Short bio: Computer Scientist, FOSS supporter (read more)
Tux Machines (TM)-specific
Bluewhite64 is an unofficial port of the world famous Slackware Linux distribution built and optimized for the x86_64 architecture. When I first heard of bluewhite64 I was quite anxious to test it. With the release of pre-11.0-beta on July 3rd this seemed like the perfect time.
As stated, pre-11.0-beta was available at the time of our testing and downloading was swift. md5sums checked out and the install went well. The installer is the exact same installer found in Slackware as far as I can see. There may have been some differences in the available packages, but otherwise it contained the same steps presented in the familiar Slackware installer. It does stop during package install and ask for the 2nd cd, then precedes.
First boot went like clockwork as well. The only errors listed were insignificant or concerning extraneous aspects, such as chown /proc/usb/001/002 fails because it didn't exist. I say insignificant because the usb peripherals worked fine. An xorg configuration file is present, if a bit on the conservative side, and a "startx" brings up the KDE 3.5.3 desktop (if chosen as default during install).
The KDE 3.5.3 desktop is a complete but default environment. It sits in xorg 6.9.0 and comes with gcc 3.4.6 and all the KDE applications available from the KDE developers. They are listed as per usual in KDE structured menus. Every application tested seemed to function as designed here except krita that was listed in the menu but would not open. Kooka did fine with my detected and autoconfigured scanner. Also among the full compliment of Kapps is The GIMP.
There existed a kernel bug that affects sound and nvidia driver installation, so I headed on over to kernel.org, downloaded linux-18.104.22.168, and built it using Bluewhite's configuration file as a starting point. Not present (or overlooked on my part) in /usr/src/linux-22.214.171.124, but found as /boot/config-generic-126.96.36.199.
cp /boot/config-generic-188.8.131.52 /usr/src/linux-184.108.40.206/.config and then
make menuconfig. One could probably skip the menuconfig and just do a
make oldconfig if they didn't wish to take out a lot of the support developers include for a wider user-base. Kernel configurations can be a bit scary to a new user, but as you go through the menus, you know your sound card or graphics chip. My advice in this case to new users is to not mess with the filesystems, net stuff, block devices, or anything that sounds greek to you. But there's no reason you can uncheck all the hardware you know you don't have. After the configuration (menuconfig), just type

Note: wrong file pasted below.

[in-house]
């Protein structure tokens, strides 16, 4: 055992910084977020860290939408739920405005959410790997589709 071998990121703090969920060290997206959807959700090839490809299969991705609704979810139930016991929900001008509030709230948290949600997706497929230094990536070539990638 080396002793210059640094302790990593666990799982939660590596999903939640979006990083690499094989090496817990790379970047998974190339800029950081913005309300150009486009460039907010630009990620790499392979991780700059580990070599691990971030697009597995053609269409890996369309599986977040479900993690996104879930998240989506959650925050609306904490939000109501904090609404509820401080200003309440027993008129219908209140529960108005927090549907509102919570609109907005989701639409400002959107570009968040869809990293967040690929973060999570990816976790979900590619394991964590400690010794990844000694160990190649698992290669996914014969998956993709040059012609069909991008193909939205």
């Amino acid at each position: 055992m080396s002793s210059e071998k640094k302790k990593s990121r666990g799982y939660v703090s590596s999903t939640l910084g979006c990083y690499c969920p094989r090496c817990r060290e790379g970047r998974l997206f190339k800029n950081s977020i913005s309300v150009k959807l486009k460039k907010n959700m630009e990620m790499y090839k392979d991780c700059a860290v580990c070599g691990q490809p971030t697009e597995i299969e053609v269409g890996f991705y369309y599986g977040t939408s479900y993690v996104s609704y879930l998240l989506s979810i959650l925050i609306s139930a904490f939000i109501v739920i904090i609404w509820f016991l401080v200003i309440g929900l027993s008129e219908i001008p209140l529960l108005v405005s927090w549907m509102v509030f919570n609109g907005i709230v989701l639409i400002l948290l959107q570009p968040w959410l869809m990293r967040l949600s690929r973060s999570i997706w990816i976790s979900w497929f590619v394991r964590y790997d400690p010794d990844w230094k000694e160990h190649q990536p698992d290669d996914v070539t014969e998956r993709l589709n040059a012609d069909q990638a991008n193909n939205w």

make. Next, type
make modules_install. The next step might require some thought, but most people can just type
make install and boot their new kernel.
At that point I had working sound and not only did arts stop complaining, but my multimedia applications blared to life. BlueWhite64 comes with Juk, Amarok, and KsCD for your musical inclinations as well as gxine, noatun, and kaboodle for your viewing pleasure. It also has KAudioCreator for cdripping. I had no trouble with audio cds, avis, or mpegs.
Browsing can be handled through Seamonkey 1.0.2, Firefox 220.127.116.11, or Konqueror 3.5.3. Also included, but perhaps not seen in the menu are lynx and links. The browsers function really well and the fonts look good, but there is no flash or java included. Other net apps include gaim, Pan, Thunderbird, NmapFE, gFTP, and XChat.
Office applications are handled in the most part by Koffice.
If KDE is not your favorite, you also have the choice of xfce4 18.104.22.168. Like KDE it is found in almost its default configuration.
All in all it was a good system. It was an easy install and required no configuration (subsequent releases will probably not need the user to upgrade the kernel), although I did tweak my xorg.conf. My usb devices worked out of the box and sound came right up after the kernel upgrade without further configuration. The included apps make for a wonderful foundation and most are of the latest release. The stability wasn't compromised for these bleeding edge improvements. No application or system crashes occurred. However, I didn't notice an amazing speed increase. It seemed to be a bit faster, but not as I imagined. This may be in part to my choice of filesystem. I chose ext3 while the installer seemed to want to default to xfs. Perhaps choosing reiserfs or xfs would have made a difference. Don't get me wrong, there was no delay in any menu operations or window repainting and apps opened promptly enough. It just didn't leave any burn marks as experienced with kubuntu.
If you'd like to try BlueWhite64, it can be downloaded from one of the mirrors listed here. You can keep abreast of developments at BlueWhite64's homepage here. If you are a fan of Slackware and have a 64 bit machine, you owe it to yourself to give Bluewhite64 a try.